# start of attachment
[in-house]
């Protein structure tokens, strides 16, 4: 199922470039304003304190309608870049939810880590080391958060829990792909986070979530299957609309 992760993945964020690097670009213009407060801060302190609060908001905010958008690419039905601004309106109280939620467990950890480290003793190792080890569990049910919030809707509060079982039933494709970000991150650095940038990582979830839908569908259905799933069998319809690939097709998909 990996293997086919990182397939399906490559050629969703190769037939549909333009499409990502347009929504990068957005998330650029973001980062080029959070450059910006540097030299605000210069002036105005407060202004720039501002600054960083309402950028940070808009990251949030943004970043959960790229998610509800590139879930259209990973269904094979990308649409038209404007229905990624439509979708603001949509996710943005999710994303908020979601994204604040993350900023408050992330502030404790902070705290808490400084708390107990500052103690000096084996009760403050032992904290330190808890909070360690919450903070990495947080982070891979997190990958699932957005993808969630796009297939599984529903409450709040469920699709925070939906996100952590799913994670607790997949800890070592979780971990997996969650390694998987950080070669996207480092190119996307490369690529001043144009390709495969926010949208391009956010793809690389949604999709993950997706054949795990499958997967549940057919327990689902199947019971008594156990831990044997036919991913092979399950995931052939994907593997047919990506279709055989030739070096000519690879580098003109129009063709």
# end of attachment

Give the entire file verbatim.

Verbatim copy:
[in-house]
């Protein structure tokens, strides 16, 4: 199922470039304003304190309608870049939810880590080391958060829990792909986070979530299957609309 992760993945964020690097670009213009407060801060302190609060908001905010958008690419039905601004309106109280939620467990950890480290003793190792080890569990049910919030809707509060079982039933494709970000991150650095940038990582979830839908569908259905799933069998319809690939097709998909 990996293997086919990182397939399906490559050629969703190769037939549909333009499409990502347009929504990068957005998330650029973001980062080029959070450059910006540097030299605000210069002036105005407060202004720039501002600054960083309402950028940070808009990251949030943004970043959960790229998610509800590139879930259209990973269904094979990308649409038209404007229905990624439509979708603001949509996710943005999710994303908020979601994204604040993350900023408050992330502030404790902070705290808490400084708390107990500052103690000096084996009760403050032992904290330190808890909070360690919450903070990495947080982070891979997190990958699932957005993808969630796009297939599984529903409450709040469920699709925070939906996100952590799913994670607790997949800890070592979780971990997996969650390694998987950080070669996207480092190119996307490369690529001043144009390709495969926010949208391009956010793809690389949604999709993950997706054949795990499958997967549940057919327990689902199947019971008594156990831990044997036919991913092979399950995931052939994907593997047919990506279709055989030739070096000519690879580098003109129009063709």